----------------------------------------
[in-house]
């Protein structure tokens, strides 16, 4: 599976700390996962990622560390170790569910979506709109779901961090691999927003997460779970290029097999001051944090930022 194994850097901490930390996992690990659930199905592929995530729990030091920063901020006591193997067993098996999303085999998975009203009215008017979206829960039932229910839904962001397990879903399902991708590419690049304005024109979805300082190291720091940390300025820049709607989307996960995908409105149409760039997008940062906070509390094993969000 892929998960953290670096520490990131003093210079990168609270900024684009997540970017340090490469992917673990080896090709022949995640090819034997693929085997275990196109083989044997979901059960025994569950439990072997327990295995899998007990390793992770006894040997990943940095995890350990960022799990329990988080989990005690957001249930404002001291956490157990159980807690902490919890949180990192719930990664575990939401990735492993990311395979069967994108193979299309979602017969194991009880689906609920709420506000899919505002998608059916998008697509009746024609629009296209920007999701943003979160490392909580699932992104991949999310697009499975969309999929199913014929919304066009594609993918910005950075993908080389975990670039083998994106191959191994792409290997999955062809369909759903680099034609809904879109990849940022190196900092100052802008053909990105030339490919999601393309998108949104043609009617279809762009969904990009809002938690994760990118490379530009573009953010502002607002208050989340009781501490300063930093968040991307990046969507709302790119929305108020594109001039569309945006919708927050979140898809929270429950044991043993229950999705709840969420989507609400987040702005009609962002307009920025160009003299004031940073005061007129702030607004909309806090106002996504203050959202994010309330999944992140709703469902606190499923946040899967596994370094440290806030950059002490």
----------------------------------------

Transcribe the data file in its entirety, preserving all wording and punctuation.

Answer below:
[in-house]
């Protein structure tokens, strides 16, 4: 599976700390996962990622560390170790569910979506709109779901961090691999927003997460779970290029097999001051944090930022 194994850097901490930390996992690990659930199905592929995530729990030091920063901020006591193997067993098996999303085999998975009203009215008017979206829960039932229910839904962001397990879903399902991708590419690049304005024109979805300082190291720091940390300025820049709607989307996960995908409105149409760039997008940062906070509390094993969000 892929998960953290670096520490990131003093210079990168609270900024684009997540970017340090490469992917673990080896090709022949995640090819034997693929085997275990196109083989044997979901059960025994569950439990072997327990295995899998007990390793992770006894040997990943940095995890350990960022799990329990988080989990005690957001249930404002001291956490157990159980807690902490919890949180990192719930990664575990939401990735492993990311395979069967994108193979299309979602017969194991009880689906609920709420506000899919505002998608059916998008697509009746024609629009296209920007999701943003979160490392909580699932992104991949999310697009499975969309999929199913014929919304066009594609993918910005950075993908080389975990670039083998994106191959191994792409290997999955062809369909759903680099034609809904879109990849940022190196900092100052802008053909990105030339490919999601393309998108949104043609009617279809762009969904990009809002938690994760990118490379530009573009953010502002607002208050989340009781501490300063930093968040991307990046969507709302790119929305108020594109001039569309945006919708927050979140898809929270429950044991043993229950999705709840969420989507609400987040702005009609962002307009920025160009003299004031940073005061007129702030607004909309806090106002996504203050959202994010309330999944992140709703469902606190499923946040899967596994370094440290806030950059002490």